19th Century History

Nethers and Runners: A Flavorful Tale of Northwest Milling Origins

This summer brought an opportunity for our extended family to spend several days at Curlew Lake in north central Washington near the town of Republic. Located about twenty miles from the Canadian border, Curlew Lake is magnificent place to fish while enjoying the music of the wind in the towering pines and joyful shouts of young explorers along the shoreline. My son, Karl, and I decided to also investigate the story of Ft. Colvile, the old Hudson’s Bay Company post located near Kettle Falls northwest of Spokane. This area marked the location of the region’s first farms and the historic grist mill that produced the first flour on the upper Columbia. (Note that the present town of Colville, as well as the 19th century military fort of that name, are spelled with two “l’s,” while the old fur trading post preserved the original spelling of namesake Scotsman Andrew Colvile.)

Left: Hudson’s Bay Company “Myers” Mill on the Colville River (looking southeast) near present Kettle Falls, Washington

Left: Hudson’s Bay Company “Myers” Mill on the Colville River (looking southeast) near present Kettle Falls, Washington

Same location today (looking southwest)

Same location today (looking southwest)

We learned that Hand-burr (buhr) milling equipment was used to produce the first flour at Ft. Colvile until a water-powered gristmill was built in 1830 several miles south of the fort at Myers Falls on the Colville River. Workers laboriously chiseled a pair of millstones from local granite, and the original stones are now housed at Spokane’s Museum of Arts & Culture. The early mills used two granite grinding stones with canted grooves cut in the rock so grist would be crushed rather than smashed between the stationary nether (bottom) and runner (top). As the runner turned, the grain gradually moved out more finely in the furrows to be thrown out at the edge as flour.

This crude milling required considerable time and produced an oily, starchy germ (which causes flour to become rancid) and whole wheat mixture of protein-rich gluten, fibrous bran, and vitamins. Other products used for “flours” and cereal included brans (outer skins or husks), shorts (bran and germ), and middlings (endosperm and bran). Five bushels of wheat weighing about sixty pounds per bushel typically yielded one 200-pound barrel of flour. Larger areas were soon under cultivation at two nearby company farms that yielded 3,000 bushels of wheat, corn, barley, oats, buckwheat, and peas in 1832. A second, more efficient gristmill was constructed near the original Ft. Colvile structure in the late 1840s and became operational in 1850 to enable substantial distribution of company flour to New Caledonia and the Snake River country.

Rob Smith,  Historic Hudson’s Bay Company Flour Mill

Rob Smith, Historic Hudson’s Bay Company Flour Mill

Ft. Vancouver’s first grist mill used a small hand-turned stone and was apparently located near the sawmill about 1828. Little of the original fur trading post remains in present Vancouver, Washington, but a magnificent living history recreation and museum are located along the Columbia River in the southwest part of the city. A larger mill at Ft. Vancouver made of locally quarried stone was operating in 1834 but powered by a slow-moving oxen or horses so provided barely enough flour for local needs, though pioneer missionary Samuel Parker considered it “of excellent quality.” Millwright William Crate’s water-powered gristmill was completed in the spring of 1839 on Mill Creek and could grind and bolt about sixty bushels of wheat per day, or 10,000 bushels annually.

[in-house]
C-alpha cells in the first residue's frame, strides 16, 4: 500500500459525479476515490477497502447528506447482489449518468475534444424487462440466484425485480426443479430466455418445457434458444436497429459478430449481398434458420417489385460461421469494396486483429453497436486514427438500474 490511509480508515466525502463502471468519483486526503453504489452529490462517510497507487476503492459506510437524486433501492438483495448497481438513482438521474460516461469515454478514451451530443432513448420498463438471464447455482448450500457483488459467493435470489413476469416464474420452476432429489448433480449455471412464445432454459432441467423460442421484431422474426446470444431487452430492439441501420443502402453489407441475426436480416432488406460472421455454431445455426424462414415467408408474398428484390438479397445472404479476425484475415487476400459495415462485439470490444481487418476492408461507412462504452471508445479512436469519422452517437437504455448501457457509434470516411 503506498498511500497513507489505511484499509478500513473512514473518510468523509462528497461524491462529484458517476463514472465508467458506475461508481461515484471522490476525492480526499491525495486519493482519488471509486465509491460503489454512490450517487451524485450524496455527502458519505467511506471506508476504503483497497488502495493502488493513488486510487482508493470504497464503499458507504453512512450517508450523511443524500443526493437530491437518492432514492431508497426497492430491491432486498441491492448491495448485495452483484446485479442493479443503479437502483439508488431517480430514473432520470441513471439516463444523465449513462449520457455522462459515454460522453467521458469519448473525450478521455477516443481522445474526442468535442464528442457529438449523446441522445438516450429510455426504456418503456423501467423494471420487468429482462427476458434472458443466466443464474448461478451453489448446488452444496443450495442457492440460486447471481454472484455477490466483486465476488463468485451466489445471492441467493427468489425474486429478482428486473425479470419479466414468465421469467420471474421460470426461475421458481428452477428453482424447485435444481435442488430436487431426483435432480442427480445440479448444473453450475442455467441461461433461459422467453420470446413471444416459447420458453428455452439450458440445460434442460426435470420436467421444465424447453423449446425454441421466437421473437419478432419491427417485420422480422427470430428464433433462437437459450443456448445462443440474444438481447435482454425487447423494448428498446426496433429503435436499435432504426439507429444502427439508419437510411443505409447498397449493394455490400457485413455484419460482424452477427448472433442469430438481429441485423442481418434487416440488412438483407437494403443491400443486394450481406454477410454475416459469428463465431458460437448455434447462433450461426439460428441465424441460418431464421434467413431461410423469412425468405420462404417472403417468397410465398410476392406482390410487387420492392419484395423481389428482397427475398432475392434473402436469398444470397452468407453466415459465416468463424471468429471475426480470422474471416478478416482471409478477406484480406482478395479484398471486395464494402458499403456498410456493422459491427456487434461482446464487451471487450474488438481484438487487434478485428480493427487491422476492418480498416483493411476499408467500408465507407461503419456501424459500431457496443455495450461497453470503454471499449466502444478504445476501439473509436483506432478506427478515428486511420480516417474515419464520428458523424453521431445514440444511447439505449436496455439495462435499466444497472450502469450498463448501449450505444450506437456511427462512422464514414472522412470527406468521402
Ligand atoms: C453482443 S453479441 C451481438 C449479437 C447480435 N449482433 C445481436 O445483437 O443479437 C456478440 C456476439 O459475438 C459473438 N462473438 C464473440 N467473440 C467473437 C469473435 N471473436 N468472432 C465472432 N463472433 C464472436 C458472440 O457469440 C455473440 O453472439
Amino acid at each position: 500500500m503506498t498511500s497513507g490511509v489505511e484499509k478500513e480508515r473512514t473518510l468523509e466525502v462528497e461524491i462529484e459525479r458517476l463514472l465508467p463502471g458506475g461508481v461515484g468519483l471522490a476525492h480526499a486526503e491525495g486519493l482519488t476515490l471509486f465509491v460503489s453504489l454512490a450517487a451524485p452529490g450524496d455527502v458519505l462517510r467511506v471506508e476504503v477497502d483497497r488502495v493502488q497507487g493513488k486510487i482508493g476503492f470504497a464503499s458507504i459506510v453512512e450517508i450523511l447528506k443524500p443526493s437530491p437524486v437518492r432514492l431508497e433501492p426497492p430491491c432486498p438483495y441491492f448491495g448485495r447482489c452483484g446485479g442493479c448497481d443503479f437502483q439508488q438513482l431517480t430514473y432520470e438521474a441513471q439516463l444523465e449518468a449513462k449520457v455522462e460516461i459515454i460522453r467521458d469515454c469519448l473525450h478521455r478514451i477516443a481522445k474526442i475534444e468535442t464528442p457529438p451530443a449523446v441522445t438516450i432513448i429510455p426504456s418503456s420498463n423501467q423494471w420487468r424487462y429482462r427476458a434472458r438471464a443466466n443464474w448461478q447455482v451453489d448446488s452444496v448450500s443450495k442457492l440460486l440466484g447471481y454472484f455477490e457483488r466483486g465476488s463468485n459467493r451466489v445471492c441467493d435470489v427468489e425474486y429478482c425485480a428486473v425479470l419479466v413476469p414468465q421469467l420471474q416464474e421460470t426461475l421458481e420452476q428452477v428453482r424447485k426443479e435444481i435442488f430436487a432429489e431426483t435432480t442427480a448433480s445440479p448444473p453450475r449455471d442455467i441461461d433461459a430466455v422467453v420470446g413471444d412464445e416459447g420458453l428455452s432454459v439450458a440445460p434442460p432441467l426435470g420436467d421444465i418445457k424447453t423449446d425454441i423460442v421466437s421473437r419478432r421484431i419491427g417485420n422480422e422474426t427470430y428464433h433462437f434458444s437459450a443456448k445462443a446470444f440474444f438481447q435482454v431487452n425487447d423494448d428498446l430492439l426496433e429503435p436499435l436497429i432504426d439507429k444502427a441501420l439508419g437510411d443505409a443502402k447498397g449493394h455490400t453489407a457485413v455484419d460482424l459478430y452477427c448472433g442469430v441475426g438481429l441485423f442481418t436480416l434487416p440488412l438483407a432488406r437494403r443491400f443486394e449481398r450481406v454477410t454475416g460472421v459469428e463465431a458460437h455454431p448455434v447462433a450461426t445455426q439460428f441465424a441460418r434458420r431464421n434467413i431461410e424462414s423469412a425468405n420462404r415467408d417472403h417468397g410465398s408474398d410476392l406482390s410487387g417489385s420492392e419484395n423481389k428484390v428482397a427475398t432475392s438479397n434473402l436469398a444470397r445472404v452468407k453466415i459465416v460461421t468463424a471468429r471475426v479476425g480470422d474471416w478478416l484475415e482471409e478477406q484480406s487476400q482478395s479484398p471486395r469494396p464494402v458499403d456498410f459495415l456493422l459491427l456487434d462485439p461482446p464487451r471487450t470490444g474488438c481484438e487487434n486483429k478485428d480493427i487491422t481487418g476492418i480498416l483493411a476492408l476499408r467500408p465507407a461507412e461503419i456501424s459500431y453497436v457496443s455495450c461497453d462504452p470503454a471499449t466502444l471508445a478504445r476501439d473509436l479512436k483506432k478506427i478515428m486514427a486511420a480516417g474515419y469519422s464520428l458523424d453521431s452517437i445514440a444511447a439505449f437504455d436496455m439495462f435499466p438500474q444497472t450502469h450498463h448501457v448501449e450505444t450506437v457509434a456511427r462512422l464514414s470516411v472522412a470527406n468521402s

Quern (Hand-Burr) Milling

Quern (Hand-Burr) Milling

The sonorous sound of rotating stones accompanied by the rhythmic clacking and splashing from the enormous wheel played pleasantly throughout the valley. A visitor to the fort wrote that the mill’s “deep music is heard daily and nightly half the year” in order to process the previous year’s harvest, which also came via wheat bateaux and barges from farms of Willamette Valley settlers. Rev. Parker noted in 1836 that the French Prairie “hunters turned farmers” McLoughlin had charitably aided were producing “first quality” wheat and found a ready market at the fort where it was traded for imported molasses, cocoa, salt, rum, claret, and Chinese tea.

Ft. Vancouver, Ft. Colvile, and Ft. Nez Perces (near present Pasco) soon came to employ a host of voyageurs, farmers, herdsmen, carpenters, blacksmiths, tinsmiths, tailors, and other laborers. They regularly worked from 6 A.M. to 6 P.M. six days a week at these remote outposts where they raised such heritage grains as White Lammas wheat and Scots Bere barley. Ohio native and wagon train leader Lansford Hastings described bustling Ft. Vancouver in the 1840s as a place of “diligent and incessant plying of the hammer, sledges and axes, and the confused toiling and ringing of bells, present all the impetuous commotion, rustling, tumultuous din of a city life, in the oriental world.”

Palouse Colony Farm Scots Bere (July, 2018)

Palouse Colony Farm Scots Bere (July, 2018)

Chicago’s 1893 Columbian Exposition and Agrarianism (Part 2 of 2)

Reconciliation and The Threshing Machine